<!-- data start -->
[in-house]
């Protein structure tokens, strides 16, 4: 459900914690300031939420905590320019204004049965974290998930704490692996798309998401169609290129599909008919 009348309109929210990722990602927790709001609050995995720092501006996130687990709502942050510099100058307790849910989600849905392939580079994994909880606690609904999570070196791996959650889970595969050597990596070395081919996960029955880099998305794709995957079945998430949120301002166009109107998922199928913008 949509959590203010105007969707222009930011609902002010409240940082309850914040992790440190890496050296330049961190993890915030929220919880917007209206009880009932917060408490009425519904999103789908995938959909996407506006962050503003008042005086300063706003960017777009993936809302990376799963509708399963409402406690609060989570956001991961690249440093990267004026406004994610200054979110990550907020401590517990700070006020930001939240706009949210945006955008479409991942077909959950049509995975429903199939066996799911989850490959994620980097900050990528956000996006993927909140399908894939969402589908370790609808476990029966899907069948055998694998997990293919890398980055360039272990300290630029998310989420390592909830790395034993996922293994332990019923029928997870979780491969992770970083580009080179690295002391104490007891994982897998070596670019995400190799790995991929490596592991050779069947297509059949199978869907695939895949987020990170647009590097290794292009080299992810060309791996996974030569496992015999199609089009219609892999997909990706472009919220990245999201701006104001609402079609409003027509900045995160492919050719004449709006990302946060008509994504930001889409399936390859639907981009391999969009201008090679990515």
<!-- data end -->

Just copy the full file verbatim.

[in-house]
């Protein structure tokens, strides 16, 4: 459900914690300031939420905590320019204004049965974290998930704490692996798309998401169609290129599909008919 009348309109929210990722990602927790709001609050995995720092501006996130687990709502942050510099100058307790849910989600849905392939580079994994909880606690609904999570070196791996959650889970595969050597990596070395081919996960029955880099998305794709995957079945998430949120301002166009109107998922199928913008 949509959590203010105007969707222009930011609902002010409240940082309850914040992790440190890496050296330049961190993890915030929220919880917007209206009880009932917060408490009425519904999103789908995938959909996407506006962050503003008042005086300063706003960017777009993936809302990376799963509708399963409402406690609060989570956001991961690249440093990267004026406004994610200054979110990550907020401590517990700070006020930001939240706009949210945006955008479409991942077909959950049509995975429903199939066996799911989850490959994620980097900050990528956000996006993927909140399908894939969402589908370790609808476990029966899907069948055998694998997990293919890398980055360039272990300290630029998310989420390592909830790395034993996922293994332990019923029928997870979780491969992770970083580009080179690295002391104490007891994982897998070596670019995400190799790995991929490596592991050779069947297509059949199978869907695939895949987020990170647009590097290794292009080299992810060309791996996974030569496992015999199609089009219609892999997909990706472009919220990245999201701006104001609402079609409003027509900045995160492919050719004449709006990302946060008509994504930001889409399936390859639907981009391999969009201008090679990515």